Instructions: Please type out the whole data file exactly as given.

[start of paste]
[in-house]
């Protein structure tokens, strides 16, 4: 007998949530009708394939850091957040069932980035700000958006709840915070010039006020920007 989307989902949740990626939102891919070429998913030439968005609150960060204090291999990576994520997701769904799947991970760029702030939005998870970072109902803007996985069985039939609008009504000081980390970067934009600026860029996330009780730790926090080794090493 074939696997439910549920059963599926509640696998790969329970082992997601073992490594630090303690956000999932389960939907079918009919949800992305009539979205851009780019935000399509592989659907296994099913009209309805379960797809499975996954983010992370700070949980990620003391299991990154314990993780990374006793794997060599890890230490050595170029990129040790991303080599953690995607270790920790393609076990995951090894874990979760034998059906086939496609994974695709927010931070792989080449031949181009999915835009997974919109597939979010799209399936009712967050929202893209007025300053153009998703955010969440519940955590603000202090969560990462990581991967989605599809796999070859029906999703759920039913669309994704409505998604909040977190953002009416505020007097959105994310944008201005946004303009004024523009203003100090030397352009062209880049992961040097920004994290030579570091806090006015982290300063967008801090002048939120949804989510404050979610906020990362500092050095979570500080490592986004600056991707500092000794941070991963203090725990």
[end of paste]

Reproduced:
[in-house]
């Protein structure tokens, strides 16, 4: 007998949530009708394939850091957040069932980035700000958006709840915070010039006020920007 989307989902949740990626939102891919070429998913030439968005609150960060204090291999990576994520997701769904799947991970760029702030939005998870970072109902803007996985069985039939609008009504000081980390970067934009600026860029996330009780730790926090080794090493 074939696997439910549920059963599926509640696998790969329970082992997601073992490594630090303690956000999932389960939907079918009919949800992305009539979205851009780019935000399509592989659907296994099913009209309805379960797809499975996954983010992370700070949980990620003391299991990154314990993780990374006793794997060599890890230490050595170029990129040790991303080599953690995607270790920790393609076990995951090894874990979760034998059906086939496609994974695709927010931070792989080449031949181009999915835009997974919109597939979010799209399936009712967050929202893209007025300053153009998703955010969440519940955590603000202090969560990462990581991967989605599809796999070859029906999703759920039913669309994704409505998604909040977190953002009416505020007097959105994310944008201005946004303009004024523009203003100090030397352009062209880049992961040097920004994290030579570091806090006015982290300063967008801090002048939120949804989510404050979610906020990362500092050095979570500080490592986004600056991707500092000794941070991963203090725990």